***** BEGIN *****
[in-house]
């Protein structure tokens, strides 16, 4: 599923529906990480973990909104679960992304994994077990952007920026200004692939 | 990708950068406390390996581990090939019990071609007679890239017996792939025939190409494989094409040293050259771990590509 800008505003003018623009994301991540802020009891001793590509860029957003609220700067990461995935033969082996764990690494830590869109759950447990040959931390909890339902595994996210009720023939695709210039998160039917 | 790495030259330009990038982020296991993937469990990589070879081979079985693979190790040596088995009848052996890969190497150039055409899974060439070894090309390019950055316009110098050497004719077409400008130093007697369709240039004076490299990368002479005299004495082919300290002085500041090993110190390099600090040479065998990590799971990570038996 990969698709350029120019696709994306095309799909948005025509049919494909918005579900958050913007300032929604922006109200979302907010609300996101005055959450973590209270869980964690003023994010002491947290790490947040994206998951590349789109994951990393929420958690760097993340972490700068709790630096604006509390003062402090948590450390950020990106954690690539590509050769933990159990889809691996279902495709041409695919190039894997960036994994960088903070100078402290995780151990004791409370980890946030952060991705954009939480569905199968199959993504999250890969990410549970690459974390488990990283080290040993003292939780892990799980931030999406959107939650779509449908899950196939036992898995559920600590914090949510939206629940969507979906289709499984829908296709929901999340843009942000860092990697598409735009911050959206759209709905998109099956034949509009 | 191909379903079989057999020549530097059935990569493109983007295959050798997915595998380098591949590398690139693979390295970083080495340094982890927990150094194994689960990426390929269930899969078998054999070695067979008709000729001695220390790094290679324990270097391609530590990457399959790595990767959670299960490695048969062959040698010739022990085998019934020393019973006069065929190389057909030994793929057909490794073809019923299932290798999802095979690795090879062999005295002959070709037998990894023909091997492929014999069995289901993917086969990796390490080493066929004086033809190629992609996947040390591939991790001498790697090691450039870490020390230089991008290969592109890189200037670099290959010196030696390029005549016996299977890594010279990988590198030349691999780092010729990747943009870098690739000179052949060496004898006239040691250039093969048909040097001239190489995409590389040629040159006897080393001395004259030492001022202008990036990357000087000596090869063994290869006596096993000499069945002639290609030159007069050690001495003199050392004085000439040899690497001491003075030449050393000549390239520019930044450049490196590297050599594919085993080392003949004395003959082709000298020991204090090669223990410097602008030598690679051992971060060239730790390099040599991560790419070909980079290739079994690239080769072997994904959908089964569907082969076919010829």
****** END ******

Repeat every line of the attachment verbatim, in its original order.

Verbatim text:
[in-house]
């Protein structure tokens, strides 16, 4: 599923529906990480973990909104679960992304994994077990952007920026200004692939 | 990708950068406390390996581990090939019990071609007679890239017996792939025939190409494989094409040293050259771990590509 800008505003003018623009994301991540802020009891001793590509860029957003609220700067990461995935033969082996764990690494830590869109759950447990040959931390909890339902595994996210009720023939695709210039998160039917 | 790495030259330009990038982020296991993937469990990589070879081979079985693979190790040596088995009848052996890969190497150039055409899974060439070894090309390019950055316009110098050497004719077409400008130093007697369709240039004076490299990368002479005299004495082919300290002085500041090993110190390099600090040479065998990590799971990570038996 990969698709350029120019696709994306095309799909948005025509049919494909918005579900958050913007300032929604922006109200979302907010609300996101005055959450973590209270869980964690003023994010002491947290790490947040994206998951590349789109994951990393929420958690760097993340972490700068709790630096604006509390003062402090948590450390950020990106954690690539590509050769933990159990889809691996279902495709041409695919190039894997960036994994960088903070100078402290995780151990004791409370980890946030952060991705954009939480569905199968199959993504999250890969990410549970690459974390488990990283080290040993003292939780892990799980931030999406959107939650779509449908899950196939036992898995559920600590914090949510939206629940969507979906289709499984829908296709929901999340843009942000860092990697598409735009911050959206759209709905998109099956034949509009 | 191909379903079989057999020549530097059935990569493109983007295959050798997915595998380098591949590398690139693979390295970083080495340094982890927990150094194994689960990426390929269930899969078998054999070695067979008709000729001695220390790094290679324990270097391609530590990457399959790595990767959670299960490695048969062959040698010739022990085998019934020393019973006069065929190389057909030994793929057909490794073809019923299932290798999802095979690795090879062999005295002959070709037998990894023909091997492929014999069995289901993917086969990796390490080493066929004086033809190629992609996947040390591939991790001498790697090691450039870490020390230089991008290969592109890189200037670099290959010196030696390029005549016996299977890594010279990988590198030349691999780092010729990747943009870098690739000179052949060496004898006239040691250039093969048909040097001239190489995409590389040629040159006897080393001395004259030492001022202008990036990357000087000596090869063994290869006596096993000499069945002639290609030159007069050690001495003199050392004085000439040899690497001491003075030449050393000549390239520019930044450049490196590297050599594919085993080392003949004395003959082709000298020991204090090669223990410097602008030598690679051992971060060239730790390099040599991560790419070909980079290739079994690239080769072997994904959908089964569907082969076919010829």